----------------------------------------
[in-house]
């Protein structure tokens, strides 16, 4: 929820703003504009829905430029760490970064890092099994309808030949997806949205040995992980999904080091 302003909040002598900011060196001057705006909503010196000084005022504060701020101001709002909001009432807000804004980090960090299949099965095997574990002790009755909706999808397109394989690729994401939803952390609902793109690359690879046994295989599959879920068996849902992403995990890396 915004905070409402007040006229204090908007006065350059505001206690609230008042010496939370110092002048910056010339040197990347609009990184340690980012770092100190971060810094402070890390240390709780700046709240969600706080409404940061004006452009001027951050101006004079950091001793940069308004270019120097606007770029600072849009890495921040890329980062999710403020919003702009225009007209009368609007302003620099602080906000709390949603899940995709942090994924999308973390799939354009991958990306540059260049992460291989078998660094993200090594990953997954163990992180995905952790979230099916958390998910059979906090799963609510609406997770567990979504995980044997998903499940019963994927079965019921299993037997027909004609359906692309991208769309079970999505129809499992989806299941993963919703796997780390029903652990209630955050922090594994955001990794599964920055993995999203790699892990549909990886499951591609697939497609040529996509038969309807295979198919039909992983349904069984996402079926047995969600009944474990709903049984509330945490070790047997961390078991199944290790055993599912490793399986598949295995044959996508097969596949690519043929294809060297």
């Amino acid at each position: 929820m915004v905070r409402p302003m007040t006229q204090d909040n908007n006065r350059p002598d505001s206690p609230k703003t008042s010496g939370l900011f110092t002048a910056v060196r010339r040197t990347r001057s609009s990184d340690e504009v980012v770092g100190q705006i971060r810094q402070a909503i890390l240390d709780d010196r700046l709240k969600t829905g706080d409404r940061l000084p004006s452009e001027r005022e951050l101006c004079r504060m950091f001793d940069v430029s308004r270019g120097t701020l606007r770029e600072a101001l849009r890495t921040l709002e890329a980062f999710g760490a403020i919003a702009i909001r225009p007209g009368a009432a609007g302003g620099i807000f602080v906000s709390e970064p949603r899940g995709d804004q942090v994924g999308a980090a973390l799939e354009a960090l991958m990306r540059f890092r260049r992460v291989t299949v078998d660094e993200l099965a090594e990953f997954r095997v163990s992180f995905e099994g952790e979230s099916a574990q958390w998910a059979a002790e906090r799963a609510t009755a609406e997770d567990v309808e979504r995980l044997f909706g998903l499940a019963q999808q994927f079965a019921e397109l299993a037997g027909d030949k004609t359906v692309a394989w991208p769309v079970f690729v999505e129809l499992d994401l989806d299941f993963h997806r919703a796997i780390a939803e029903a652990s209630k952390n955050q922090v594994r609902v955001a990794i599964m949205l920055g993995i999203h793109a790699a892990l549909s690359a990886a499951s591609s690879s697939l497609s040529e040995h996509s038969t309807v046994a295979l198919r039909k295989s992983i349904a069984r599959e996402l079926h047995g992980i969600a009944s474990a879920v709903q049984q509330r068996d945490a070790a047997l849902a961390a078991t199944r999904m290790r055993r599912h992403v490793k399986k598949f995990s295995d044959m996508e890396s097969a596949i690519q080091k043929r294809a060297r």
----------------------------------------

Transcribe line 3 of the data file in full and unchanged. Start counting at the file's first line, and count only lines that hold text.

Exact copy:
């Amino acid at each position: 929820m915004v905070r409402p302003m007040t006229q204090d909040n908007n006065r350059p002598d505001s206690p609230k703003t008042s010496g939370l900011f110092t002048a910056v060196r010339r040197t990347r001057s609009s990184d340690e504009v980012v770092g100190q705006i971060r810094q402070a909503i890390l240390d709780d010196r700046l709240k969600t829905g706080d409404r940061l000084p004006s452009e001027r005022e951050l101006c004079r504060m950091f001793d940069v430029s308004r270019g120097t701020l606007r770029e600072a101001l849009r890495t921040l709002e890329a980062f999710g760490a403020i919003a702009i909001r225009p007209g009368a009432a609007g302003g620099i807000f602080v906000s709390e970064p949603r899940g995709d804004q942090v994924g999308a980090a973390l799939e354009a960090l991958m990306r540059f890092r260049r992460v291989t299949v078998d660094e993200l099965a090594e990953f997954r095997v163990s992180f995905e099994g952790e979230s099916a574990q958390w998910a059979a002790e906090r799963a609510t009755a609406e997770d567990v309808e979504r995980l044997f909706g998903l499940a019963q999808q994927f079965a019921e397109l299993a037997g027909d030949k004609t359906v692309a394989w991208p769309v079970f690729v999505e129809l499992d994401l989806d299941f993963h997806r919703a796997i780390a939803e029903a652990s209630k952390n955050q922090v594994r609902v955001a990794i599964m949205l920055g993995i999203h793109a790699a892990l549909s690359a990886a499951s591609s690879s697939l497609s040529e040995h996509s038969t309807v046994a295979l198919r039909k295989s992983i349904a069984r599959e996402l079926h047995g992980i969600a009944s474990a879920v709903q049984q509330r068996d945490a070790a047997l849902a961390a078991t199944r999904m290790r055993r599912h992403v490793k399986k598949f995990s295995d044959m996508e890396s097969a596949i690519q080091k043929r294809a060297r």